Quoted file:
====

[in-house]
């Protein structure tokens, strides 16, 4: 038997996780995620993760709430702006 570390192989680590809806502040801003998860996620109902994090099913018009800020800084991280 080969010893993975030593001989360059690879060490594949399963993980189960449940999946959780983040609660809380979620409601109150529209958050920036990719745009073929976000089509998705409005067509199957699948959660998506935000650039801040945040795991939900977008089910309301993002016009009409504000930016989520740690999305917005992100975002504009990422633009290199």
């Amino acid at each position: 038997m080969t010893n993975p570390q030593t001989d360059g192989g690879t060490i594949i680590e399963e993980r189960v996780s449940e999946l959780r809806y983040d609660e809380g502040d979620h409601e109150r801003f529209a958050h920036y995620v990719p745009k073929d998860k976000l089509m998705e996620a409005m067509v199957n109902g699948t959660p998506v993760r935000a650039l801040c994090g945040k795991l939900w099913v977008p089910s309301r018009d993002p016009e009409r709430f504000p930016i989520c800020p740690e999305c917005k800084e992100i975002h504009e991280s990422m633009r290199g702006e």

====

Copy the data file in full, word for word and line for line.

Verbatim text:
[in-house]
């Protein structure tokens, strides 16, 4: 038997996780995620993760709430702006 570390192989680590809806502040801003998860996620109902994090099913018009800020800084991280 080969010893993975030593001989360059690879060490594949399963993980189960449940999946959780983040609660809380979620409601109150529209958050920036990719745009073929976000089509998705409005067509199957699948959660998506935000650039801040945040795991939900977008089910309301993002016009009409504000930016989520740690999305917005992100975002504009990422633009290199």
């Amino acid at each position: 038997m080969t010893n993975p570390q030593t001989d360059g192989g690879t060490i594949i680590e399963e993980r189960v996780s449940e999946l959780r809806y983040d609660e809380g502040d979620h409601e109150r801003f529209a958050h920036y995620v990719p745009k073929d998860k976000l089509m998705e996620a409005m067509v199957n109902g699948t959660p998506v993760r935000a650039l801040c994090g945040k795991l939900w099913v977008p089910s309301r018009d993002p016009e009409r709430f504000p930016i989520c800020p740690e999305c917005k800084e992100i975002h504009e991280s990422m633009r290199g702006e």